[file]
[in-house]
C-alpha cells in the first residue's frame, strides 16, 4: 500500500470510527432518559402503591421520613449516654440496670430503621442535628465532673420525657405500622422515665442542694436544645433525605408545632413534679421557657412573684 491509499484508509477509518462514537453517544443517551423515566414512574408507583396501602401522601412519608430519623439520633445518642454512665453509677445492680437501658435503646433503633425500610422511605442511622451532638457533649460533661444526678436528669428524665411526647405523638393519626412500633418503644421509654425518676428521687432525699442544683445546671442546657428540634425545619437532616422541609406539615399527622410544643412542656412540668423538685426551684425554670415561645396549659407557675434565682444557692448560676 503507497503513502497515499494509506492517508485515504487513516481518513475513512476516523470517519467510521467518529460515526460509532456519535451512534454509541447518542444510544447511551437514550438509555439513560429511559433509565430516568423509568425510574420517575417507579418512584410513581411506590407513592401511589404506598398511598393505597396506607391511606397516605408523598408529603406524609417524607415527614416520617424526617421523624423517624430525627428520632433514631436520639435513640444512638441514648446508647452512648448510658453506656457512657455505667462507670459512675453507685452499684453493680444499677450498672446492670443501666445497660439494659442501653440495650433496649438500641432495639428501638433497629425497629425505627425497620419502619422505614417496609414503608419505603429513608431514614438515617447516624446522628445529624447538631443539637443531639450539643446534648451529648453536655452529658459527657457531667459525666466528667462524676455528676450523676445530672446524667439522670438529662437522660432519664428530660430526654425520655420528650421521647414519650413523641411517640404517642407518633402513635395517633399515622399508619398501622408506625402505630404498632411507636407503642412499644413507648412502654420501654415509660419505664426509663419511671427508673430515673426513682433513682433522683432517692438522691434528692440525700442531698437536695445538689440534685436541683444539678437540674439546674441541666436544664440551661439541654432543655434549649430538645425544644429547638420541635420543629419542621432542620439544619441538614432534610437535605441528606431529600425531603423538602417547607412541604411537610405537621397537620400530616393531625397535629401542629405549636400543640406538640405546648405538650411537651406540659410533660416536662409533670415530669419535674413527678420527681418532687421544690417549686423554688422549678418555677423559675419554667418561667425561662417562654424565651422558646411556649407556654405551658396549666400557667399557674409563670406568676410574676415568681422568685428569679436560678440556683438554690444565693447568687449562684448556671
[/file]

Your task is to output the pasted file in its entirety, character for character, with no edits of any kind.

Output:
[in-house]
C-alpha cells in the first residue's frame, strides 16, 4: 500500500470510527432518559402503591421520613449516654440496670430503621442535628465532673420525657405500622422515665442542694436544645433525605408545632413534679421557657412573684 491509499484508509477509518462514537453517544443517551423515566414512574408507583396501602401522601412519608430519623439520633445518642454512665453509677445492680437501658435503646433503633425500610422511605442511622451532638457533649460533661444526678436528669428524665411526647405523638393519626412500633418503644421509654425518676428521687432525699442544683445546671442546657428540634425545619437532616422541609406539615399527622410544643412542656412540668423538685426551684425554670415561645396549659407557675434565682444557692448560676 503507497503513502497515499494509506492517508485515504487513516481518513475513512476516523470517519467510521467518529460515526460509532456519535451512534454509541447518542444510544447511551437514550438509555439513560429511559433509565430516568423509568425510574420517575417507579418512584410513581411506590407513592401511589404506598398511598393505597396506607391511606397516605408523598408529603406524609417524607415527614416520617424526617421523624423517624430525627428520632433514631436520639435513640444512638441514648446508647452512648448510658453506656457512657455505667462507670459512675453507685452499684453493680444499677450498672446492670443501666445497660439494659442501653440495650433496649438500641432495639428501638433497629425497629425505627425497620419502619422505614417496609414503608419505603429513608431514614438515617447516624446522628445529624447538631443539637443531639450539643446534648451529648453536655452529658459527657457531667459525666466528667462524676455528676450523676445530672446524667439522670438529662437522660432519664428530660430526654425520655420528650421521647414519650413523641411517640404517642407518633402513635395517633399515622399508619398501622408506625402505630404498632411507636407503642412499644413507648412502654420501654415509660419505664426509663419511671427508673430515673426513682433513682433522683432517692438522691434528692440525700442531698437536695445538689440534685436541683444539678437540674439546674441541666436544664440551661439541654432543655434549649430538645425544644429547638420541635420543629419542621432542620439544619441538614432534610437535605441528606431529600425531603423538602417547607412541604411537610405537621397537620400530616393531625397535629401542629405549636400543640406538640405546648405538650411537651406540659410533660416536662409533670415530669419535674413527678420527681418532687421544690417549686423554688422549678418555677423559675419554667418561667425561662417562654424565651422558646411556649407556654405551658396549666400557667399557674409563670406568676410574676415568681422568685428569679436560678440556683438554690444565693447568687449562684448556671